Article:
Supreme Court Decision Could Impact the Shape of Oklahoma

In 1901, in advance of Oklahoma statehood, Congress announced that it would terminate all sovereignty the Creek nation held on reservation land in Oklahoma. By 1906, Oklahoma became a state, and thus, the eastern half of Oklahoma, previously Creek land, became a part of the state of Oklahoma.

At least, that is what was supposed to have happened. However, Congress never expressly terminated sovereignty as they did in other cases where the federal government claimed Indian lands as its own. And now, 112 years later, the United States Supreme Court is tasked with determining whether half the state of Oklahoma rightfully belongs to the Creek nation as a result of the failure of the U.S. Congress to follow procedures at the turn of the twentieth century.

The case that brought this to light is that of Carpenter v. Murphy, in which a convicted murderer claims that the state had no jurisdiction to try him and convict him of murder, since the killing occurred on "Indian land." Patrick Murphy was convicted of a murder that occurred within the borders of land that was once Creek reservation land, but was ceded to Oklahoma when it became a state. However, Murphy's attorneys argue that the land was never lawfully ceded or reclaimed, and therefore, Murphy's case should have been tried under federal law rather than Oklahoma law. His conviction, therefore, is invalid, according to the argument.

As the Supreme Court determines whether or not the eastern half of Oklahoma rightfully belongs to the state or to the Creek nation, it faces a daunting task. On one hand, examination of precedent, law, and procedures taken during the birth of Oklahoma's statehood, it appears that Murphy is correct. The U.S. Congress never followed through with the express termination of Creek sovereignty over the land.

However, ruling in favor of Murphy could prove to be a fiasco. According to Lisa Blatt, attorney for state authorities in the case, ruling in favor of Murphy "would immediately trigger a seismic shift in criminal and civil jurisdiction." She argued that shifting jurisdiction at this point would affect the convictions of "155 murderers, 113 rapists, and over 200 felons who committed crimes against children."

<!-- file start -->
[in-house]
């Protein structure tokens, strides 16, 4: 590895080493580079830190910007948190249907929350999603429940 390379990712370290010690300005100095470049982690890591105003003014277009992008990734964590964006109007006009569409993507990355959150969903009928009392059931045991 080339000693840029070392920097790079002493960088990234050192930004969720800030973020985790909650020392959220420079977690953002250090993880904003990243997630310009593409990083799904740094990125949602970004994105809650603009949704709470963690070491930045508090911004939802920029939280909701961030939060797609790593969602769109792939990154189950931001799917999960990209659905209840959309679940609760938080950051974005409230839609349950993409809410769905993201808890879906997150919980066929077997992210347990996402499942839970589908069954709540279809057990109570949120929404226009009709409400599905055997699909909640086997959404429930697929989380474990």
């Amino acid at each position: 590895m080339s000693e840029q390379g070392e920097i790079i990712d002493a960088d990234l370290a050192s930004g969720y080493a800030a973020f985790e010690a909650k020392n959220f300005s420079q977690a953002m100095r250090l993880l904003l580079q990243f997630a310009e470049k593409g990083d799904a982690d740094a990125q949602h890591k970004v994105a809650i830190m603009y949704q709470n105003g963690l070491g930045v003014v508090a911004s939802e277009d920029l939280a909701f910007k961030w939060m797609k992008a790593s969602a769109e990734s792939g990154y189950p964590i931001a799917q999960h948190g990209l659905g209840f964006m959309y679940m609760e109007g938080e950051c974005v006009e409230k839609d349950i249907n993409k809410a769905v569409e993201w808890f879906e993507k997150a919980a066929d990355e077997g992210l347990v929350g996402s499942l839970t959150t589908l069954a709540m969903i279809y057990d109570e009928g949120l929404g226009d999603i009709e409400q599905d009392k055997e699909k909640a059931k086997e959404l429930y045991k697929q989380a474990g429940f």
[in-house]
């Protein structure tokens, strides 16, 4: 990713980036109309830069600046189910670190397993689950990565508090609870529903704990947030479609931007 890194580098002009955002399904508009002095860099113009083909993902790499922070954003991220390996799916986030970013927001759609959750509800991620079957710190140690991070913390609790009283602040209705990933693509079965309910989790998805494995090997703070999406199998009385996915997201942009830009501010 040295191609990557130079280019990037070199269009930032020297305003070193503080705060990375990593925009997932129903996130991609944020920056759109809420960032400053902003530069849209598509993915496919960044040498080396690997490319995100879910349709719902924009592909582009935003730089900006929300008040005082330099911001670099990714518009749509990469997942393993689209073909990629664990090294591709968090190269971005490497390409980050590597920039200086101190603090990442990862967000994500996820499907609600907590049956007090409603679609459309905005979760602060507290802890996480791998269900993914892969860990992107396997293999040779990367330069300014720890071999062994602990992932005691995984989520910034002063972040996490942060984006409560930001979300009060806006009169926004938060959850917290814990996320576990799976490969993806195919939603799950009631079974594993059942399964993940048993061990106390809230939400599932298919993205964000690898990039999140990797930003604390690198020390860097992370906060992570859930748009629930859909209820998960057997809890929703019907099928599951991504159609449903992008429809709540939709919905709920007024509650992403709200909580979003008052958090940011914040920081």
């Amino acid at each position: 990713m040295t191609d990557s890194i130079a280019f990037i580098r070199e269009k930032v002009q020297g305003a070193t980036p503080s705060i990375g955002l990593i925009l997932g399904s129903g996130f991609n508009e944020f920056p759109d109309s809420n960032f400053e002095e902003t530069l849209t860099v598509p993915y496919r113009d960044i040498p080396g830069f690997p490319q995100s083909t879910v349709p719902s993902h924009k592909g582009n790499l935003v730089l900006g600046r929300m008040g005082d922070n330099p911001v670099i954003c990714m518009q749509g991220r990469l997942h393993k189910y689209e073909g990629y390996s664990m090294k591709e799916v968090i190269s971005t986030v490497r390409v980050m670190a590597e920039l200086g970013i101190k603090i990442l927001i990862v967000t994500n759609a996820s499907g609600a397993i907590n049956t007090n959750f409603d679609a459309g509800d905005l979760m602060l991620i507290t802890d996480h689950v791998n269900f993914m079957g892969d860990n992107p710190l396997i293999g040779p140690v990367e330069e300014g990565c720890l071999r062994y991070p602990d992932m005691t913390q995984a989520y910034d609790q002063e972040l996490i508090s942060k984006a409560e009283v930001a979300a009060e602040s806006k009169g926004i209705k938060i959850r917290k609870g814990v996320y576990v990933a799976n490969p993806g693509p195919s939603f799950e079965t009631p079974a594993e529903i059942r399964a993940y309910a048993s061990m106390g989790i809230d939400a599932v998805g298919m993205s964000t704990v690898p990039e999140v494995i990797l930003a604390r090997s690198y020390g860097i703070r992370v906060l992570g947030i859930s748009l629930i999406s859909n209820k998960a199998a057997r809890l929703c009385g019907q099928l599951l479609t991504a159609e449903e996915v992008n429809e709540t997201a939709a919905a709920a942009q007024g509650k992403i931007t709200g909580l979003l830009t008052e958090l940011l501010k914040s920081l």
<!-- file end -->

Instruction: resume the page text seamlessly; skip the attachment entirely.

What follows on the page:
So what does the Supreme Court do in this situation? What is easy? Or what is right? The easy answer would be to overturn the ruling of a lower court which found that Congress did not dissolve the Creek reservation and sovereignty in 1906, and who ruled in favor of Murphy. To rule this way would preserve the status quo. Justice Samuel Alito appears to be leaning this way, saying, "There's a fundamental principle of law that derives from Sherlock Holmes, which is the dog that didn't bark. And how can it be that none of this was recognized by anybody or asserted by the Creek Nation, as far as I'm aware, for 100 years?" However, there is some evidence that the dog did, in fact, bark. In 1979, the Creek Nation did assert jurisdiction over the land. Its constitution states, "The political jurisdiction of The Muscogee (Creek) Nation shall be as it geographically appeared in 1900 which is based upon those Treaties entered into by the Muscogee (Creek) Nation and the United States of America . . ." Certainly, history appears to be on Murphy's side here.

So, how does the Supreme Court balance precedence, law, and practicality? It's a juggling act that is going to be very difficult, and the outcome could be quite disruptive. In order to rule in the state's favor, it will take some cunning language and sleight-of-hand on the part of the Supreme Court. To rule in Murphy's favor, it will cause disruption to the functioning and the day-to-day business and municipal dealings of half the state of Oklahoma. Justice Stephen Breyer noted, "There are 1.8 million people living in this area. They have built their lives not necessarily on criminal law but on municipal regulations, property law, dog-related law, thousands of details. And now, if we say really this land ...  belongs to the tribe, what happens to all those people? What happens to all those laws?"

For Patrick Murphy, this case is a matter of life or death--the state of Oklahoma actively pursues the death penalty; the federal government prohibits the death penalty in cases occurring on tribal land unless the tribe allows it.

Legal analysts examining the behaviors of the justices and their past rulings seem to believe that this case will go in favor of Murphy--the eastern half of Oklahoma will be considered under the jurisdiction of the federal government as part of the Muscogee (Creek) tribe. That will leave the state and federal government scrambling to figure out how to adjust after more than a century of the status quo--all because procedures regarding statehood and termination of sovereignty were assumed rather than followed.

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